Production of the Cruze will be global, with plants in South Korea, Russia and the U.S. all chosen to build the car. Because of its global presence, the need for different bodystyles is intensified, as European markets strongly prefer hatchbacks to sedans, and don't have the apparent stigma associated with wagons many Americans seem to hold. The beauty of building for those different markets means that once the tools are built, they can be used to expand the lineup in any of the other markets as well, reports Automotive News.
"And as soon as you have a tool set, you have variation which you can create basically at no cost. You have a customer advantage if you make a little modification while you're doing that," said Hans Demant, vice president of engineering for GM Europe. Despite the numerous variants possible, however, the Cruze will have a limited set of drivetrains that will be available in most markets, which in Europe includes two petrol engines that measure 1.6 and 1.8L and develop 112hp (82kW) and 140hp (103kW) respectively. A 2.0L turbodiesel that develops 150hp (110kW) and 320Nm of torque is also on tap. In America, the car is expected to be powered by a 1.4L turbo four-cylinder rated at about 40mpg (5.88L/100km) highway, and 30mpg (7.8L/100km) in the city. A five-speed standard and a six-speed automatic will be the only gearbox choices.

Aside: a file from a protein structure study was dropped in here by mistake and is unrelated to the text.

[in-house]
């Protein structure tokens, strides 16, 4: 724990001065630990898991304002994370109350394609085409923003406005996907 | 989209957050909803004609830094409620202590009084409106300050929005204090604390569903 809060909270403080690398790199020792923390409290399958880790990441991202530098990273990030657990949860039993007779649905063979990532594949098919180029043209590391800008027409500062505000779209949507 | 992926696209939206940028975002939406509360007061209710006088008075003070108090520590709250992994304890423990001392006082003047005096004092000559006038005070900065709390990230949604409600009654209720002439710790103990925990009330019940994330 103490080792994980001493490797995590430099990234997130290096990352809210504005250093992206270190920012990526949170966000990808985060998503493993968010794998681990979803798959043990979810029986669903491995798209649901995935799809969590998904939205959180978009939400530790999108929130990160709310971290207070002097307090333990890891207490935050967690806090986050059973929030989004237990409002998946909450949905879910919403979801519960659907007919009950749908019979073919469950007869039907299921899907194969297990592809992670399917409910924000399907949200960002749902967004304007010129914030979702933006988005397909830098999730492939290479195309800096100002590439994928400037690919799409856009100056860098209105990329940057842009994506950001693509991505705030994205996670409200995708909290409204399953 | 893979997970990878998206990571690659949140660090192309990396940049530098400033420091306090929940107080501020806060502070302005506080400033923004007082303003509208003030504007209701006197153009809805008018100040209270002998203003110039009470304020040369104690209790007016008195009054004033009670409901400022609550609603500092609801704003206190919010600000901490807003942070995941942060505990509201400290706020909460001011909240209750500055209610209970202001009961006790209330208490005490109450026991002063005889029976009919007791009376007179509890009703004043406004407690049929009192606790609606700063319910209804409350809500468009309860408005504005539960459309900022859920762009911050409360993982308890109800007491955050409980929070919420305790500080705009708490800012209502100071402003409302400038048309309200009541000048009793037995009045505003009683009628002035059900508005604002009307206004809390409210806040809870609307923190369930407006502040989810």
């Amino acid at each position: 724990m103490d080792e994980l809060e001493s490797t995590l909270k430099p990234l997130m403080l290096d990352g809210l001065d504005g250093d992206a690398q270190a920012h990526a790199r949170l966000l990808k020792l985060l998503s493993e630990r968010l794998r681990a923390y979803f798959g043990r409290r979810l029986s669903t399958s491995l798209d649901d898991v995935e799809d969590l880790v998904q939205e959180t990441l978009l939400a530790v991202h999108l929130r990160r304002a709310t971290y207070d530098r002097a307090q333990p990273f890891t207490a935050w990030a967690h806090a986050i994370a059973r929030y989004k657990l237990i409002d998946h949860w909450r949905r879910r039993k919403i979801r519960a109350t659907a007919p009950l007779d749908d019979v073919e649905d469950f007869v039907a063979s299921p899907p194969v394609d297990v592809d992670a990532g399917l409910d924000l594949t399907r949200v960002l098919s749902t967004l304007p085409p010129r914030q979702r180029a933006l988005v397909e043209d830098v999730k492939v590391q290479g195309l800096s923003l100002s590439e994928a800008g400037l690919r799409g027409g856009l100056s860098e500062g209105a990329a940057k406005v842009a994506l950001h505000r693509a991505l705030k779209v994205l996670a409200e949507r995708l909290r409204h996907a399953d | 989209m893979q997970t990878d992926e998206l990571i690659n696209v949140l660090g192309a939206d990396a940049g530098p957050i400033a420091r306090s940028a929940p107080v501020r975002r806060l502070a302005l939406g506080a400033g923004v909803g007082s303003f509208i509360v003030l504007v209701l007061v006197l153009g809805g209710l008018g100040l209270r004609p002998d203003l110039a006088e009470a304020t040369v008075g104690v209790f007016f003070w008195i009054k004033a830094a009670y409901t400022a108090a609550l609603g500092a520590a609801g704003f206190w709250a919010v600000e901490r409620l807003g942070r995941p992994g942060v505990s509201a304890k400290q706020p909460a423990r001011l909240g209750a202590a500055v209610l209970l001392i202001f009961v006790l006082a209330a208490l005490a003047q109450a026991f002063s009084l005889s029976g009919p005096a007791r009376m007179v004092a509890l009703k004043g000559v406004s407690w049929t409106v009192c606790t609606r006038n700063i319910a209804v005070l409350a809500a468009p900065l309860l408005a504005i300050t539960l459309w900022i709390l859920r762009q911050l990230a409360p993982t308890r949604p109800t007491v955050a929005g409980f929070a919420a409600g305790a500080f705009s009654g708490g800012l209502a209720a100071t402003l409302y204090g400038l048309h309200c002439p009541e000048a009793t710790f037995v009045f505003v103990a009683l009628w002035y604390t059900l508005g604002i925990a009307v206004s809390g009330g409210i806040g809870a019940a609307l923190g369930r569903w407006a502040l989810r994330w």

The Cruze isn't even on sale yet, despite a Paris Motor Show debut earlier this month that revealed essentially every detail of the upcoming car. Talk of delaying the car's production is ongoing as well, with the global economic slowdown and slumping car sales to blame. GM expects the current market difficulties to begin easing by 2010, however, so that could give the Cruze a timeframe of 2010-2011, depending on how much of a delay is necessary.